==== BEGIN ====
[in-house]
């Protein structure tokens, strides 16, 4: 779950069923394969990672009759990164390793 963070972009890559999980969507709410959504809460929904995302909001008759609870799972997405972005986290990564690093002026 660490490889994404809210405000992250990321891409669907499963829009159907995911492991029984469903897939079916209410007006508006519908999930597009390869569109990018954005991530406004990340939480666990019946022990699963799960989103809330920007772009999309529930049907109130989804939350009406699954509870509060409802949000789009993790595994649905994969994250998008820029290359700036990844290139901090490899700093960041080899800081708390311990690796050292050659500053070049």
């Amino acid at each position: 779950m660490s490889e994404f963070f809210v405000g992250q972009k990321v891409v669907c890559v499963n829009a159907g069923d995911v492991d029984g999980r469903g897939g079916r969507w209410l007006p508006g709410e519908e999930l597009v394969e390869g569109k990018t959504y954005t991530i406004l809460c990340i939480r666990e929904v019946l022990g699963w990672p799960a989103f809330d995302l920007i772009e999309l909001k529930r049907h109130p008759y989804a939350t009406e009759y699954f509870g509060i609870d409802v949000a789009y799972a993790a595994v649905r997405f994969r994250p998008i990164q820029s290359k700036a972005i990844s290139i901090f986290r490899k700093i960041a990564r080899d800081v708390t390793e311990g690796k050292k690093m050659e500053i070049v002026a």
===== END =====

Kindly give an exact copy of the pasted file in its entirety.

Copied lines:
[in-house]
């Protein structure tokens, strides 16, 4: 779950069923394969990672009759990164390793 963070972009890559999980969507709410959504809460929904995302909001008759609870799972997405972005986290990564690093002026 660490490889994404809210405000992250990321891409669907499963829009159907995911492991029984469903897939079916209410007006508006519908999930597009390869569109990018954005991530406004990340939480666990019946022990699963799960989103809330920007772009999309529930049907109130989804939350009406699954509870509060409802949000789009993790595994649905994969994250998008820029290359700036990844290139901090490899700093960041080899800081708390311990690796050292050659500053070049």
């Amino acid at each position: 779950m660490s490889e994404f963070f809210v405000g992250q972009k990321v891409v669907c890559v499963n829009a159907g069923d995911v492991d029984g999980r469903g897939g079916r969507w209410l007006p508006g709410e519908e999930l597009v394969e390869g569109k990018t959504y954005t991530i406004l809460c990340i939480r666990e929904v019946l022990g699963w990672p799960a989103f809330d995302l920007i772009e999309l909001k529930r049907h109130p008759y989804a939350t009406e009759y699954f509870g509060i609870d409802v949000a789009y799972a993790a595994v649905r997405f994969r994250p998008i990164q820029s290359k700036a972005i990844s290139i901090f986290r490899k700093i960041a990564r080899d800081v708390t390793e311990g690796k050292k690093m050659e500053i070049v002026a």